• A “Dinner & A Movie” Night at Mitla Café (July 18 & 19), serving authentic Oaxacan Cuisine prepared by Chef Ana, and screening Director Roberto Olivares Ruiz’s film “Silvestre Pantaleón”.
• A weeklong video production program called “Video Works”, facilitated by Indigenous Culture & Media Innovations (ICMI), and held at the SAW Video Media Art Centre. Work produced during the program will be screened on the final night of the Festival.
• A “Late Night” film program at Club SAW titled “Fabulous Fantasies”, screening 8 short films that are quirky, humorous, dystopian, futuristic, queer, and fabulous.
“This event promises to be an excellent venue for advancing works from emerging and established Indigenous artists, both nationally and internationally,” stated Asinabka Co-Directors Howard Adler and Chris Wong. “Such a festival also has the potential to help Canadians better understand the realities of Indigenous peoples lives and experiences.”
This year’s Asinabka Film & Media Art Festival will feature more free programming then ever before. A large proportion of the Festival’s programming will be offered free of charge, including three film programs in partnership with the National Gallery of Canada and its “Sakahàn: International Indigenous Art exhibition”. As a result, the Festival will highlight Indigenous films not only from Canada, but also from Brazil, Russia, Australia, and the United States.
For more information about the Festival, please go to: http://asinabkafestival.org
For more information about the Festival, please contact Howard Adler at asinabkafestival at gmail.com or 613.889.9559
The Asinabka Film & Media Art Festival would like to acknowledge funding support from the Ontario Arts Council, an agency of the Government of Ontario, as well as funding support from the City of Ottawa. We also thank our Festival Partners, the National Gallery of Canada, Saw Video, Gallery 101, Saw Gallery, ICMI, Wapikoni Mobile, Fall Down Gallery and Aboriginal Experiences.
July 7, 2013
Greetings / ahneen / kwey kwey,
Today we are sending out information about three fundraising campaigns.
We hope you will take a look at them, and consider seeing if you can
support, and also if you can spread the word, to help these worthwhile
Book: Honouring Indigenous Women: Hearts of Nations v2
Film: The Sixties Scoop: A Hidden Generation documentary
Website magazine: Intercontinental Cry – People Land Truth 2013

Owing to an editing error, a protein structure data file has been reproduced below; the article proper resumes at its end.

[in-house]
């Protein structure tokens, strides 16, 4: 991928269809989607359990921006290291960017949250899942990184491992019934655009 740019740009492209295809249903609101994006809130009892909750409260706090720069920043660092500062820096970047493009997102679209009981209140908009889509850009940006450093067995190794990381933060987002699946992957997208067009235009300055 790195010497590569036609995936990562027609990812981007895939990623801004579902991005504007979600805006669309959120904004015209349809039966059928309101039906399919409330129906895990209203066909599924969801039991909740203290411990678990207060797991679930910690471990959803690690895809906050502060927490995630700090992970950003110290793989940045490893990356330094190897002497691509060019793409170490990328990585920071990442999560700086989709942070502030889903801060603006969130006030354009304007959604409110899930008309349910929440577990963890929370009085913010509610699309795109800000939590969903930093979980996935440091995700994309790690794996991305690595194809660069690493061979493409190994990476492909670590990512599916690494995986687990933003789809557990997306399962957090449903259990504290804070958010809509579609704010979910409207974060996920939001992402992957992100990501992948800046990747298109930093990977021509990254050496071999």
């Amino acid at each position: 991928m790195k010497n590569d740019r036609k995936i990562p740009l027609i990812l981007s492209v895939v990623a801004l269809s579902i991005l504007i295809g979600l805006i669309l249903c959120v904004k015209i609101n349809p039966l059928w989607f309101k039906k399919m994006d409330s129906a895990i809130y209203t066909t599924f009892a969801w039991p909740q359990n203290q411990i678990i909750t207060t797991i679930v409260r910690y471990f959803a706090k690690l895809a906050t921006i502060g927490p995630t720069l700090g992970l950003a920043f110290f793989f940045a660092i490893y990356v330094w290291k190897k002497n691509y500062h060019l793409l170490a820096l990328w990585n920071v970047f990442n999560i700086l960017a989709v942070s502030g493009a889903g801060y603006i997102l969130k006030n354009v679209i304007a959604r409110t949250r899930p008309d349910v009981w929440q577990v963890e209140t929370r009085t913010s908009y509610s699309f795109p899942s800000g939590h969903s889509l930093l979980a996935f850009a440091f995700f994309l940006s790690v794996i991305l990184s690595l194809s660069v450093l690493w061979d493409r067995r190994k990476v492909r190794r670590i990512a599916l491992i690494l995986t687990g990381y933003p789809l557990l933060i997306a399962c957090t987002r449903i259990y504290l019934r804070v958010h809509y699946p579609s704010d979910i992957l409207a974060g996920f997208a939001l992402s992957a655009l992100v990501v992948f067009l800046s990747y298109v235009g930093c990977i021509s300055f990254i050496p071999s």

… more info on each follows:
Honouring Indigenous Women: Hearts of Nations vol2 book
We are seeking funds to print 800 copies of this book in preparation for a
multi-city launch of this anthology for an Autumn 2013 release which
includes Vancouver, Edmonton, Regina, Toronto, Peterborough, Ottawa and
Manistee. These launches will reach more people to whom we also would like
to share the wealth of knowledge and inspiration this book offers to
empower all peoples to tell and share their stories.
When the Honouring Indigenous Women campaign was launched in 2011, many
Indigenous women praised this initiative as it was creating a place for
Indigenous women’s voices while offering a complimentary space to allies
and alliances. Indigenous women recognized the importance of this space as
their voices were not marginalized or on the peripheral. As we have
learned, the mainstream media often reinforces stereotypes and patriarchal
thinking towards Indigenous women in their stories, and often does not
portray the whole picture.
This anthology is a re-presentation of Indigenous women by Indigenous
women by sharing lived experiences, realities and offering unique
perspectives of each contributors’ worldview.
It is a celebration and a practice of freedom for both its creators and
The Sixties Scoop: A Hidden Generation documentary film
Q&A with Filmmaker, Colleen Cardinal
Q. Why did you embark on this project?
A. There needs to be an awakening in Canada to the realities of Indigenous
peoples—especially us telling our own stories to raise awareness, educate
and support our own healing journeys. My lived experiences include being
caught up in a deliberate attempt at cultural genocide—death by social